Geosynchronous Space Situational Awareness Program supplies space-based tracking and characterization of manmade objects in geosynchronous orbit, aiding safety and enabling avoidance.

They are the “neighborhood watch” satellites augmenting the legacy Space Based Space Surveillance (SBSS) system. SBSS tracks and classifies manmade objects in low Earth orbit, and GSSAP extends this coverage to geosynchronous orbit.

The satellites themselves operate in near-geosynchronous orbit to effectively monitor objects and aid in preventing collisions in space. GSSAP carries EO/IR sensors and are able to maneuver to observe objects at close range. They can track objects without the weather and atmospheric disruptions that affect ground-based systems.

Two GSSAP satellites were launched in 2014 and attained IOC in 2015. Two more replenishment satellites launched Aug. 19, 2016, and became operational Sept. 12, 2017.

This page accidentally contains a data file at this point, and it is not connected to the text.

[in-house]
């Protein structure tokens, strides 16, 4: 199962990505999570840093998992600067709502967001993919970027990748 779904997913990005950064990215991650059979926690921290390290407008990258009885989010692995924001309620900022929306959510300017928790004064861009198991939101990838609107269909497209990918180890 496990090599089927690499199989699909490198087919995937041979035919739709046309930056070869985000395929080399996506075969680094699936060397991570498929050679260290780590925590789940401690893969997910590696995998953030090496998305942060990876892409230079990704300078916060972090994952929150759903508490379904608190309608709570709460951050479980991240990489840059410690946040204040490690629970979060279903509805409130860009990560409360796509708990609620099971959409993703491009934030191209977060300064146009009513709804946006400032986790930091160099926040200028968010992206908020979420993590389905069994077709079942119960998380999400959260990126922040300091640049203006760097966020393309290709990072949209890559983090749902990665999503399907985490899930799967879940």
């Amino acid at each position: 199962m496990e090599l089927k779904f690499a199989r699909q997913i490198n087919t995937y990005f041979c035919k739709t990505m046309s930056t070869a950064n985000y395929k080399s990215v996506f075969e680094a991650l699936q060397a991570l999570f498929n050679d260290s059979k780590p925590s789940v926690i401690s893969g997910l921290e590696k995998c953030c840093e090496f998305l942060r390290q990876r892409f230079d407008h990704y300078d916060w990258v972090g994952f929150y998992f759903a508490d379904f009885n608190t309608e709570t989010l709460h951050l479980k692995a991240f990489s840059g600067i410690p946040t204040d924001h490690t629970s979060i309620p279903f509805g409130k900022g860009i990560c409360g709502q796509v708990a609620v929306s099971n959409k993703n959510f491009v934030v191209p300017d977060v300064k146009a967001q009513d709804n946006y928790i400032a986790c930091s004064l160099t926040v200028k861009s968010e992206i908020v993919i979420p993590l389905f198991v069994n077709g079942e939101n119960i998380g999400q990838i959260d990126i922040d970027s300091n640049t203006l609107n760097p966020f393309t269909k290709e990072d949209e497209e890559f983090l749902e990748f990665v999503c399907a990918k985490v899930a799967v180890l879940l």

USSF completed a significant overhaul and upgrade of the GSSAP ground system software to enhance the reliability, speed, and security of the system in February 2020.

The upgrades also pave the way for future expansion of the constellation. The fifth and sixth sensors are slated for launch aboard the USSF-8 mission planned for launch from Cape Canaveral in mid-to late 2021.

Contractor: Northrop Grumman Space Systems (formerly Orbital ATK).
Operator/Location: USSF SpOC; Schriever SFB, Colo.
First Launch: July 28, 2014.
IOC: Sept. 29, 2015
Launch Vehicle: Delta IV.
Constellation: Four spacecraft.
Active Satellites: •GSSAP 1. Launched in 2014; on orbit, active. •GSSAP 2. Launched in 2014, on orbit, active. •GSSAP 3. Launched in 2016, on orbit, active. •GSSAP 4. Launched in 2016, on orbit, active.
Orbit Altitude: 22,300 miles, above geosynchronous.
Power: Solar panels.

More articles about the Geosynchronous Space Situational Awareness Program